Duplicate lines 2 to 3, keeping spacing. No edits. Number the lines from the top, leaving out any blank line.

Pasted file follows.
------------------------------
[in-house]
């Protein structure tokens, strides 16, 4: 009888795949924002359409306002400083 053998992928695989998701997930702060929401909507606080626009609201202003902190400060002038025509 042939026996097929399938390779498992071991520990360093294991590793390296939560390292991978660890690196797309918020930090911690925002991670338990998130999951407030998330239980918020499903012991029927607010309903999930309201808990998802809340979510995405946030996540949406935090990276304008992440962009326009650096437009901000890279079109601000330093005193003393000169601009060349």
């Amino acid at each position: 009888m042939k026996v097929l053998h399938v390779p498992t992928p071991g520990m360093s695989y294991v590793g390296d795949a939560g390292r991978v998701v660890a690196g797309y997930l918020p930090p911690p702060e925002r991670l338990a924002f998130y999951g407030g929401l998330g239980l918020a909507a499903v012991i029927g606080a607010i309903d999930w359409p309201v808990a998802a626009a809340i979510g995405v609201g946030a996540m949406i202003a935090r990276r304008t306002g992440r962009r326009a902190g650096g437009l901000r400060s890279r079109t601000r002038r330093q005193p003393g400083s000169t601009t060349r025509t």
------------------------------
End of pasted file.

């Protein structure tokens, strides 16, 4: 009888795949924002359409306002400083 053998992928695989998701997930702060929401909507606080626009609201202003902190400060002038025509 042939026996097929399938390779498992071991520990360093294991590793390296939560390292991978660890690196797309918020930090911690925002991670338990998130999951407030998330239980918020499903012991029927607010309903999930309201808990998802809340979510995405946030996540949406935090990276304008992440962009326009650096437009901000890279079109601000330093005193003393000169601009060349």
């Amino acid at each position: 009888m042939k026996v097929l053998h399938v390779p498992t992928p071991g520990m360093s695989y294991v590793g390296d795949a939560g390292r991978v998701v660890a690196g797309y997930l918020p930090p911690p702060e925002r991670l338990a924002f998130y999951g407030g929401l998330g239980l918020a909507a499903v012991i029927g606080a607010i309903d999930w359409p309201v808990a998802a626009a809340i979510g995405v609201g946030a996540m949406i202003a935090r990276r304008t306002g992440r962009r326009a902190g650096g437009l901000r400060s890279r079109t601000r002038r330093q005193p003393g400083s000169t601009t060349r025509t």